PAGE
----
Jonathan Warnock and Rachel Krueger '18 published a study in Marine Micropaleontology based on her senior thesis data. The study analyzes the preservation of diatom fossils, a globally ubiquitous and ecologically important group of algae, through intervals of the Pliocene. This sort of study helps climate scientists to understand how quickly nutrients are recycled back into the food web under different conditions.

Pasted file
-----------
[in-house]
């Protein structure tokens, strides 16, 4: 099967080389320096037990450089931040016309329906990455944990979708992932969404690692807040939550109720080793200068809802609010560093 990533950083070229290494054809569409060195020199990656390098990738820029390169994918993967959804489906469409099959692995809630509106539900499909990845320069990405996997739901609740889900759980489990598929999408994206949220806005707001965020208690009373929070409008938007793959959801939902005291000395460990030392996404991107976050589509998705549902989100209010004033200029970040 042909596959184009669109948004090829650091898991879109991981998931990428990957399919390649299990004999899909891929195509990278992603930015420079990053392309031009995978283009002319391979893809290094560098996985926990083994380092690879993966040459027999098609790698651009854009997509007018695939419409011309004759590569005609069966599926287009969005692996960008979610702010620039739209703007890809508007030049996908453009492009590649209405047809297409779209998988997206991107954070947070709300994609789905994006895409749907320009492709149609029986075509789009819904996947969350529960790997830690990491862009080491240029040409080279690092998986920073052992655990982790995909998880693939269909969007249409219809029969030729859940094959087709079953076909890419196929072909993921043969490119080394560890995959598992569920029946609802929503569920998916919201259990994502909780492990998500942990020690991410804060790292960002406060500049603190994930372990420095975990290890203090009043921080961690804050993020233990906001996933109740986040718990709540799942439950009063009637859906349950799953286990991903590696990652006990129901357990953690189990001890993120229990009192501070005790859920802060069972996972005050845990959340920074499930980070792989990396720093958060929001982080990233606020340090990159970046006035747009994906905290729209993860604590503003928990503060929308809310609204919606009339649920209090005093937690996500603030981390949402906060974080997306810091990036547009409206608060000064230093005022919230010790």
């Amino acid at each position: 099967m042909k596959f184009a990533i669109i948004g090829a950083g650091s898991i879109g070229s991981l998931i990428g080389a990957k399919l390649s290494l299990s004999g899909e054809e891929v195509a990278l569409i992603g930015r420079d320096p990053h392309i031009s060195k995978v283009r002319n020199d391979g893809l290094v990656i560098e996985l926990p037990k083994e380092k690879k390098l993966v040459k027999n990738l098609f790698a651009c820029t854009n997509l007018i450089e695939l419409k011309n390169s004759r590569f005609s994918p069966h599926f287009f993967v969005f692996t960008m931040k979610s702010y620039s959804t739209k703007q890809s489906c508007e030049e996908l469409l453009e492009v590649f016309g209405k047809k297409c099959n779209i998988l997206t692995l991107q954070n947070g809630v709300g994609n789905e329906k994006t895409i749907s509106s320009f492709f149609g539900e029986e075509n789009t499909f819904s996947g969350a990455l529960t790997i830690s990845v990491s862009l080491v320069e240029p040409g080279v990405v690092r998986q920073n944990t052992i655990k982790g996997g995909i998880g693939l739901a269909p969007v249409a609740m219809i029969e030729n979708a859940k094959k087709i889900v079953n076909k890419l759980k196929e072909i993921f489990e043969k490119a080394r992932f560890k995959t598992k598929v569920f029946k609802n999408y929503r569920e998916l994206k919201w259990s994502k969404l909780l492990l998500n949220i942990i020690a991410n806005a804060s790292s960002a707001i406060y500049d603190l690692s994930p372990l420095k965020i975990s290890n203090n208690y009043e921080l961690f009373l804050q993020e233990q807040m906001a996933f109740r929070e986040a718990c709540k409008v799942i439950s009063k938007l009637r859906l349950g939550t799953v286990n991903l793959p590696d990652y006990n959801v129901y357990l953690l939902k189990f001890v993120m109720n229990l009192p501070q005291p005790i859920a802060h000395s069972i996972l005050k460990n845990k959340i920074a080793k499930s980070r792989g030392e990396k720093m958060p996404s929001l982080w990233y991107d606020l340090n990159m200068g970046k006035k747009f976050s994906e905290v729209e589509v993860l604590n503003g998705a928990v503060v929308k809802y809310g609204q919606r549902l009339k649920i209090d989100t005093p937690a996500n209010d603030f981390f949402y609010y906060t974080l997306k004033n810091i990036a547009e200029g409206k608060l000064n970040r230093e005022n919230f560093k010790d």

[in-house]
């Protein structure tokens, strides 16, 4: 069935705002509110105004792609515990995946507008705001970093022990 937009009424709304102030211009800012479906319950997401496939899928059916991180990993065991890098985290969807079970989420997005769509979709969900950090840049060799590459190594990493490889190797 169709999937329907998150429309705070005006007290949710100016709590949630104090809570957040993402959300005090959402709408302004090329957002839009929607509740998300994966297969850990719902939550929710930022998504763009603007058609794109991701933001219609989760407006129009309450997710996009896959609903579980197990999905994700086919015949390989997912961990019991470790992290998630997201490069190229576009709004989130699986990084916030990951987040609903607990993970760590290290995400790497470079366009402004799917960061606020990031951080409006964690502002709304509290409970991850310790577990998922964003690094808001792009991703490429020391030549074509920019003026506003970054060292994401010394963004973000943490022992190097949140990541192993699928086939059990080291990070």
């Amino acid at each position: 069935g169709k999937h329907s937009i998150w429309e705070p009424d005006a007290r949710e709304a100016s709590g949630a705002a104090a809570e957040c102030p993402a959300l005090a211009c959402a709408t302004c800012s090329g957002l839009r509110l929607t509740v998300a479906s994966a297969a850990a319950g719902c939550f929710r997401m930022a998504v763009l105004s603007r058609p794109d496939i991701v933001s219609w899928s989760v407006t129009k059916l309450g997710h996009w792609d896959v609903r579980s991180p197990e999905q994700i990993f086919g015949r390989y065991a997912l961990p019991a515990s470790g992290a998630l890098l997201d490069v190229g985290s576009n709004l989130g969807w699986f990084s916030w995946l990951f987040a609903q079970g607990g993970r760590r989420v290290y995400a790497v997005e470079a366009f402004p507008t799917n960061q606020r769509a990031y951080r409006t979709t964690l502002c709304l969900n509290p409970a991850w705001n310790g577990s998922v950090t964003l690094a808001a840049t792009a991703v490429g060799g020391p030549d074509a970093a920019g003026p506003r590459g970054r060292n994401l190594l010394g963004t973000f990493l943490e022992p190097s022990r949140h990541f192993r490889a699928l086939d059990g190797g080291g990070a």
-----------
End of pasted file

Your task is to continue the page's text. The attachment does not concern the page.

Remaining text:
The study used materials from the ANDRILL (Antarctic Drilling Program) 1B drill core, one of the few sediment cores recovered from continental Antarctica. Warnock and Krueger found that nutrient recycling rates were higher during warmer and more productive periods. It is the only such study of fossil preservation and nutrient recycling ever published to focus on the Pliocene, a recent warm time period used as an analog of modern climate change. It is Krueger's first paper.

Reference: Jonathan P. Warnock, Rachel E. Krueger, "A record of diatom preservation from the AND-1B drillcore: The significance of taphofacies on diatom preservation," Marine Micropaleontology, Volume 158, 2020, 101887, ISSN 0377-8398

Department of Geoscience